Prescott eNews
May 22, 2024 9:48 AM

Food for Thought – Tips for Tracking Food Recalls

None of us should have to worry about finding shards of metal and plastic or undeclared allergens in the food on our plates. Nor should we have to worry that everything from soup to nuts could land us in the hospital.

While the majority of the food Arizonans eat is safe, in the last six months, lead-tainted applesauce has sickened at least 500 children and cantaloupe contaminated with Salmonella has led to 400 illnesses and six deaths nationwide — just two examples among hundreds of food items recalled last year. A new report released by the Arizona PIRG Education Fund, Food for Thought 2024, found that nationwide food and beverage recalls through the U.S. Food and Drug Administration (FDA) and U.S. Department of Agriculture (USDA) increased by 8% in 2023, hitting the highest levels since before the COVID-19 pandemic.

Clearly, all food producers and packagers need to focus on cleanliness and disclose allergens that could make people sick or kill them. Manufacturers need to consistently inspect equipment, test food, and properly label packages before they end up on grocery store shelves. And the notification system for food recalls needs to get better.

However, until that happens, please consider the following tips to help protect yourself and your family:

Stop by the customer service counter or call the grocery store you shop at and ask how they handle recall notifications. Do they put out automated calls, texts, or emails if you have a loyalty card and provide contact information? Do they put signs in the store about recalls? If your grocery store sends out recall alerts, it is worth signing up as the store will likely find out about a recall before government regulators issue an announcement or it hits the news.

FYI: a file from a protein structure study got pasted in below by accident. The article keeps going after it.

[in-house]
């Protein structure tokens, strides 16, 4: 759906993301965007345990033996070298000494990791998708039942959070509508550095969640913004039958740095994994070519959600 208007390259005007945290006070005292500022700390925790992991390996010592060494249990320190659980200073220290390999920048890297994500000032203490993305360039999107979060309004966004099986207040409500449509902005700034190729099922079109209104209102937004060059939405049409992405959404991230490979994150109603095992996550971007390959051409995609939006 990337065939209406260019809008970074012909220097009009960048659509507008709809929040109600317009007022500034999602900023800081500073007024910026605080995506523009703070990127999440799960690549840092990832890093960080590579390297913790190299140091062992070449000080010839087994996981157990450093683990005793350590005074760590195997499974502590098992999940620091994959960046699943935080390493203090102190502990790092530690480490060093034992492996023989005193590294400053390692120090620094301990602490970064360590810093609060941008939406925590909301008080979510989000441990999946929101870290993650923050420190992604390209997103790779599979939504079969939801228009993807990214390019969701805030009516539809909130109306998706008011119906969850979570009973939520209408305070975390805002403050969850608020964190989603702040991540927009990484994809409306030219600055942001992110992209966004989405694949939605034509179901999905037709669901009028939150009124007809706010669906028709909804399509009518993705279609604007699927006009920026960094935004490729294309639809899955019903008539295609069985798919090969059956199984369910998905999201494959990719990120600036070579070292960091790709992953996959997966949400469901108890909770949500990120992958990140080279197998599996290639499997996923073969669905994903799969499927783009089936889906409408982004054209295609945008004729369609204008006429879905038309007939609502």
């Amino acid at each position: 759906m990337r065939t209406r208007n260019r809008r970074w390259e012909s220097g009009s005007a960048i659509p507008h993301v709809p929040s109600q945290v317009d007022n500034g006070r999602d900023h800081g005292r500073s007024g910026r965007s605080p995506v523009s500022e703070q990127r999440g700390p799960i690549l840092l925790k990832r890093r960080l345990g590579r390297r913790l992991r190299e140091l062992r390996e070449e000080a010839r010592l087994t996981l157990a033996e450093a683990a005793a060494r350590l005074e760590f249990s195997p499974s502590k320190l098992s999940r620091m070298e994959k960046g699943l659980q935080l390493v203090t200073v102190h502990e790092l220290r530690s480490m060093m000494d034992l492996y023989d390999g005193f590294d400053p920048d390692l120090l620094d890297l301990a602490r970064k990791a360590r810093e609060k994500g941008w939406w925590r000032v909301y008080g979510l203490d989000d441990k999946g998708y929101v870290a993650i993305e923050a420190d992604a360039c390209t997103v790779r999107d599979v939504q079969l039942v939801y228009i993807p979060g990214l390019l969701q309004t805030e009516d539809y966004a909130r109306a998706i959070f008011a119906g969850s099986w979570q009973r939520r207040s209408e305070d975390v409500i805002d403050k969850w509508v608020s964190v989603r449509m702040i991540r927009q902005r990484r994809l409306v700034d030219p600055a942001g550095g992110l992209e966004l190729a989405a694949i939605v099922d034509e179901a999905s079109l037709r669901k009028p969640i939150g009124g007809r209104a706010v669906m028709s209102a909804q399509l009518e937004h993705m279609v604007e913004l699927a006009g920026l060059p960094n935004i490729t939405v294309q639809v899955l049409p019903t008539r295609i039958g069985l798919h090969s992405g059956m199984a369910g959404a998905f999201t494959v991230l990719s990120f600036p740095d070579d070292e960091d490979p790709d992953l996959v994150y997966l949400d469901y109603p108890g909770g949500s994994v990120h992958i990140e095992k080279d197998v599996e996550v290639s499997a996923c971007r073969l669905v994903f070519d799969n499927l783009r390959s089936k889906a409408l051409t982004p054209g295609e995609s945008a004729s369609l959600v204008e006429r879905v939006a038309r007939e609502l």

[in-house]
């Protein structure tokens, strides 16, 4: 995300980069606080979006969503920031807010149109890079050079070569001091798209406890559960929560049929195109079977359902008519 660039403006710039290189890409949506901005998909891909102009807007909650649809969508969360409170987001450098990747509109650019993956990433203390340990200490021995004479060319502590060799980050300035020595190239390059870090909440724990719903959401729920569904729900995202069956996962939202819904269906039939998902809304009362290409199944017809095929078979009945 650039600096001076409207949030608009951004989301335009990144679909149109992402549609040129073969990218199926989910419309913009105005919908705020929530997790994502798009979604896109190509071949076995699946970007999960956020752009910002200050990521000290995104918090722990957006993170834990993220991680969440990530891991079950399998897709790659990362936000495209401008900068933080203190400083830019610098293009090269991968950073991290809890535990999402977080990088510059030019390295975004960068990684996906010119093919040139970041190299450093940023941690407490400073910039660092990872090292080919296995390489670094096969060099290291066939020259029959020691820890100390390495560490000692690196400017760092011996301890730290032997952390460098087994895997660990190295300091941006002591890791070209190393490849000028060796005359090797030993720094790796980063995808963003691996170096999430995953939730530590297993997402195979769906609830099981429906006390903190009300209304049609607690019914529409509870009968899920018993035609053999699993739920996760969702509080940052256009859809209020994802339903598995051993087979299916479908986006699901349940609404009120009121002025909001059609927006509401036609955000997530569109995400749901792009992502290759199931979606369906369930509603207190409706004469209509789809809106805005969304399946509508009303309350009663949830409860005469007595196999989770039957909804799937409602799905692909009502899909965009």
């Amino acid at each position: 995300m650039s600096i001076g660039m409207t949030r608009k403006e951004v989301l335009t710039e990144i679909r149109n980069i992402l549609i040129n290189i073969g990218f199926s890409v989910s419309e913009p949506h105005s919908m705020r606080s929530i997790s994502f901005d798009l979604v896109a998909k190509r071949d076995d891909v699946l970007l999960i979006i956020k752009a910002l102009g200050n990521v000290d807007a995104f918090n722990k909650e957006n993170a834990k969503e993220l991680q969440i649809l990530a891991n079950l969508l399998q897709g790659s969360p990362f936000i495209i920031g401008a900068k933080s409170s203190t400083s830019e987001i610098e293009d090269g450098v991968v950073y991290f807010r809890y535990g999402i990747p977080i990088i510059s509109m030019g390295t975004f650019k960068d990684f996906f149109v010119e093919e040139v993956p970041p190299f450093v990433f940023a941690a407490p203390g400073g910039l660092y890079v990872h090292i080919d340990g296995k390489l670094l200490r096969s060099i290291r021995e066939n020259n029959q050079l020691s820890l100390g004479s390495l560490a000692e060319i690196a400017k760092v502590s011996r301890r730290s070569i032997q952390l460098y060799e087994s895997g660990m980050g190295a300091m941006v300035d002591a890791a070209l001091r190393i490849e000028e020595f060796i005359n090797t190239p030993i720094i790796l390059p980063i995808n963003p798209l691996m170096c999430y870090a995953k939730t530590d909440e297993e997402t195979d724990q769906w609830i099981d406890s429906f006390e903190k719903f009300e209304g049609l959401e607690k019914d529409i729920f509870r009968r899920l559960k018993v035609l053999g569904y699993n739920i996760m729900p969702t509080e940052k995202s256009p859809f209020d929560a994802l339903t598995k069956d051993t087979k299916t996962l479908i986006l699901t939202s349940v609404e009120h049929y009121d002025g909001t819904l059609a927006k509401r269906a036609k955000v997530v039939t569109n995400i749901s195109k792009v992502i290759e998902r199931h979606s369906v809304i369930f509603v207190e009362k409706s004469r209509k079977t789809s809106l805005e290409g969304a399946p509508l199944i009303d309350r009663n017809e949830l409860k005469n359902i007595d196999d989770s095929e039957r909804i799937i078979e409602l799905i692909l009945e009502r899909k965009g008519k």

Consider shopping only at stores with good recall notification policies. This is especially important if you buy products that are frequently recalled such as produce, or if there are people in your home with severe allergies, or children, pregnant women, elderly people or anyone who is immunocompromised, as they are most likely to get really sick from foodborne contamination.

Get a good phone app. The free Food Recalls & Alerts phone app (Apple and Android) will allow you to get recall notifications all in one place on your phone. You can request real-time push alerts to your phone, or just check the app recall list as often as you’d like. You can choose just serious microbe recalls such as Listeria, Salmonella, or E. Coli, just ones for pets, or all of them. Sign up for recall alerts through Twitter (X): @FDArecalls and @USDAFoodSafety.

 If you find an issue with a food in your home, help others by reporting it: For meat, poultry, fish and egg products, file a complaint online here or call the USDA Meat and Poultry Hotline at 1-888-674-6854. For all other food and beverage items, including pet food, file a complaint online here or call the FDA’s Main Emergency Number at 1-866-300-4374. For issues with restaurant food, call your local health department.


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